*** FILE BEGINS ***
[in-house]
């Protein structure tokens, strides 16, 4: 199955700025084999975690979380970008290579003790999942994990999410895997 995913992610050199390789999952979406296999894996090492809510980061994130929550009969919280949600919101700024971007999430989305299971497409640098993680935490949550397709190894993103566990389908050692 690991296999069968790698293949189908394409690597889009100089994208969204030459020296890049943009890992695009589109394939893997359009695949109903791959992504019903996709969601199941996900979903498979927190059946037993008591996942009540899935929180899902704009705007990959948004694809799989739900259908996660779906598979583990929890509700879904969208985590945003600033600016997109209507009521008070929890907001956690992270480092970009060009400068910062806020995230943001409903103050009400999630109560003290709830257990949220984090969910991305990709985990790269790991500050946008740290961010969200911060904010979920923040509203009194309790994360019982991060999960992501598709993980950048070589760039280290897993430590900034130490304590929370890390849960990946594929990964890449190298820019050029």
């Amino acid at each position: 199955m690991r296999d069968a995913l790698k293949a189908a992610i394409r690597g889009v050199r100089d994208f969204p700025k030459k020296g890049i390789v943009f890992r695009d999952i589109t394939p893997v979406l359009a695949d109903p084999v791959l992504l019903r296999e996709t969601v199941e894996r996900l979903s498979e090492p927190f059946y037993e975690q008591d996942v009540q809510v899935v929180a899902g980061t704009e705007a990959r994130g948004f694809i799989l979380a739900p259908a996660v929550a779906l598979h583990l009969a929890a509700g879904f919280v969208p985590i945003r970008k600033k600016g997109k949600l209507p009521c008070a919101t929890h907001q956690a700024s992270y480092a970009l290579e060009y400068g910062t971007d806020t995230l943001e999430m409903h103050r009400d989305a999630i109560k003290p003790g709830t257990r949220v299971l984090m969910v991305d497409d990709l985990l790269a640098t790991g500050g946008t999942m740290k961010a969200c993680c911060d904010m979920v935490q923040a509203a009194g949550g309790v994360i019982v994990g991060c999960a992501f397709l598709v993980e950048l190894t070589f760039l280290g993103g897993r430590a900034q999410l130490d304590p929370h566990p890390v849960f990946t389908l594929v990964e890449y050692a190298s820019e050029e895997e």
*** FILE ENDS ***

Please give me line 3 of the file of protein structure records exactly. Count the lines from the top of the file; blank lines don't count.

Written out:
């Amino acid at each position: 199955m690991r296999d069968a995913l790698k293949a189908a992610i394409r690597g889009v050199r100089d994208f969204p700025k030459k020296g890049i390789v943009f890992r695009d999952i589109t394939p893997v979406l359009a695949d109903p084999v791959l992504l019903r296999e996709t969601v199941e894996r996900l979903s498979e090492p927190f059946y037993e975690q008591d996942v009540q809510v899935v929180a899902g980061t704009e705007a990959r994130g948004f694809i799989l979380a739900p259908a996660v929550a779906l598979h583990l009969a929890a509700g879904f919280v969208p985590i945003r970008k600033k600016g997109k949600l209507p009521c008070a919101t929890h907001q956690a700024s992270y480092a970009l290579e060009y400068g910062t971007d806020t995230l943001e999430m409903h103050r009400d989305a999630i109560k003290p003790g709830t257990r949220v299971l984090m969910v991305d497409d990709l985990l790269a640098t790991g500050g946008t999942m740290k961010a969200c993680c911060d904010m979920v935490q923040a509203a009194g949550g309790v994360i019982v994990g991060c999960a992501f397709l598709v993980e950048l190894t070589f760039l280290g993103g897993r430590a900034q999410l130490d304590p929370h566990p890390v849960f990946t389908l594929v990964e890449y050692a190298s820019e050029e895997e």